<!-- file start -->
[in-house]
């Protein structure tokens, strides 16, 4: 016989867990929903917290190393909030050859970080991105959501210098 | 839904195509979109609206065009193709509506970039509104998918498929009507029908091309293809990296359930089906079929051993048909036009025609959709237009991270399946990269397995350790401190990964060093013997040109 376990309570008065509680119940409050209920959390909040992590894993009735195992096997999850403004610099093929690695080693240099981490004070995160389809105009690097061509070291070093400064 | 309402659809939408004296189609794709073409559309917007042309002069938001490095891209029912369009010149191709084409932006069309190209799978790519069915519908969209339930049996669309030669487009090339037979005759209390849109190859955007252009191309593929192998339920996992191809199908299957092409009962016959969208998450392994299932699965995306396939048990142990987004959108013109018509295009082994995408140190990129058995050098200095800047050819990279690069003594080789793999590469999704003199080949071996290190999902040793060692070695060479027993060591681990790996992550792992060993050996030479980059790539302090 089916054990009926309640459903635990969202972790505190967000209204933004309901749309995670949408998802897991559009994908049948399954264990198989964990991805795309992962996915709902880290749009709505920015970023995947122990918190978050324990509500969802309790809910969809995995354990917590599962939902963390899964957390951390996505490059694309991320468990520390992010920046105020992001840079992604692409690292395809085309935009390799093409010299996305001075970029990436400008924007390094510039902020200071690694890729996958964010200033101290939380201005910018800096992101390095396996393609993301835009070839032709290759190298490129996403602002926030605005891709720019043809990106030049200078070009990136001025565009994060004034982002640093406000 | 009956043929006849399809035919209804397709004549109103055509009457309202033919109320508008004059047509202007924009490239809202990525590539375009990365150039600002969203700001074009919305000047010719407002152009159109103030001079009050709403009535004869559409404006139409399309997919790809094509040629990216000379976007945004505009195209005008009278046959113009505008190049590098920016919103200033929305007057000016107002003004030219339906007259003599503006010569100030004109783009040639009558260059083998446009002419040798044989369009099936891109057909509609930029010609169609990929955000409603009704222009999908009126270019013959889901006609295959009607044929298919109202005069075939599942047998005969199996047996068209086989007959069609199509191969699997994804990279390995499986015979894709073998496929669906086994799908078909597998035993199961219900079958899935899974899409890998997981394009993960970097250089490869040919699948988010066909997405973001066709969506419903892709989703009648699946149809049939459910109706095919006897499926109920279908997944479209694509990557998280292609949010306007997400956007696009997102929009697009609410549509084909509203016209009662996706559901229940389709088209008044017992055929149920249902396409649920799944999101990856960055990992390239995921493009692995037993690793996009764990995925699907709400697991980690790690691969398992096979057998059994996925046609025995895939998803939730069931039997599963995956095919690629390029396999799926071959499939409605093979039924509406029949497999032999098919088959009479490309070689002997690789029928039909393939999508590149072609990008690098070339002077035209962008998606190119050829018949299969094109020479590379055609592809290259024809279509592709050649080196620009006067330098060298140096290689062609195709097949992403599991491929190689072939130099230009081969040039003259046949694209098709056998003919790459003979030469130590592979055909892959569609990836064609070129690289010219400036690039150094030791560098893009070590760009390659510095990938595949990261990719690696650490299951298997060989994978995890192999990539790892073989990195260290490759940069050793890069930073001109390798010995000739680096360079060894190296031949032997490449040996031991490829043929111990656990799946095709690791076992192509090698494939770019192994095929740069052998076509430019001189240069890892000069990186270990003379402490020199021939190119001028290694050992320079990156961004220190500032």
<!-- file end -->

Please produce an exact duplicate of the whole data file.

[in-house]
């Protein structure tokens, strides 16, 4: 016989867990929903917290190393909030050859970080991105959501210098 | 839904195509979109609206065009193709509506970039509104998918498929009507029908091309293809990296359930089906079929051993048909036009025609959709237009991270399946990269397995350790401190990964060093013997040109 376990309570008065509680119940409050209920959390909040992590894993009735195992096997999850403004610099093929690695080693240099981490004070995160389809105009690097061509070291070093400064 | 309402659809939408004296189609794709073409559309917007042309002069938001490095891209029912369009010149191709084409932006069309190209799978790519069915519908969209339930049996669309030669487009090339037979005759209390849109190859955007252009191309593929192998339920996992191809199908299957092409009962016959969208998450392994299932699965995306396939048990142990987004959108013109018509295009082994995408140190990129058995050098200095800047050819990279690069003594080789793999590469999704003199080949071996290190999902040793060692070695060479027993060591681990790996992550792992060993050996030479980059790539302090 089916054990009926309640459903635990969202972790505190967000209204933004309901749309995670949408998802897991559009994908049948399954264990198989964990991805795309992962996915709902880290749009709505920015970023995947122990918190978050324990509500969802309790809910969809995995354990917590599962939902963390899964957390951390996505490059694309991320468990520390992010920046105020992001840079992604692409690292395809085309935009390799093409010299996305001075970029990436400008924007390094510039902020200071690694890729996958964010200033101290939380201005910018800096992101390095396996393609993301835009070839032709290759190298490129996403602002926030605005891709720019043809990106030049200078070009990136001025565009994060004034982002640093406000 | 009956043929006849399809035919209804397709004549109103055509009457309202033919109320508008004059047509202007924009490239809202990525590539375009990365150039600002969203700001074009919305000047010719407002152009159109103030001079009050709403009535004869559409404006139409399309997919790809094509040629990216000379976007945004505009195209005008009278046959113009505008190049590098920016919103200033929305007057000016107002003004030219339906007259003599503006010569100030004109783009040639009558260059083998446009002419040798044989369009099936891109057909509609930029010609169609990929955000409603009704222009999908009126270019013959889901006609295959009607044929298919109202005069075939599942047998005969199996047996068209086989007959069609199509191969699997994804990279390995499986015979894709073998496929669906086994799908078909597998035993199961219900079958899935899974899409890998997981394009993960970097250089490869040919699948988010066909997405973001066709969506419903892709989703009648699946149809049939459910109706095919006897499926109920279908997944479209694509990557998280292609949010306007997400956007696009997102929009697009609410549509084909509203016209009662996706559901229940389709088209008044017992055929149920249902396409649920799944999101990856960055990992390239995921493009692995037993690793996009764990995925699907709400697991980690790690691969398992096979057998059994996925046609025995895939998803939730069931039997599963995956095919690629390029396999799926071959499939409605093979039924509406029949497999032999098919088959009479490309070689002997690789029928039909393939999508590149072609990008690098070339002077035209962008998606190119050829018949299969094109020479590379055609592809290259024809279509592709050649080196620009006067330098060298140096290689062609195709097949992403599991491929190689072939130099230009081969040039003259046949694209098709056998003919790459003979030469130590592979055909892959569609990836064609070129690289010219400036690039150094030791560098893009070590760009390659510095990938595949990261990719690696650490299951298997060989994978995890192999990539790892073989990195260290490759940069050793890069930073001109390798010995000739680096360079060894190296031949032997490449040996031991490829043929111990656990799946095709690791076992192509090698494939770019192994095929740069052998076509430019001189240069890892000069990186270990003379402490020199021939190119001028290694050992320079990156961004220190500032």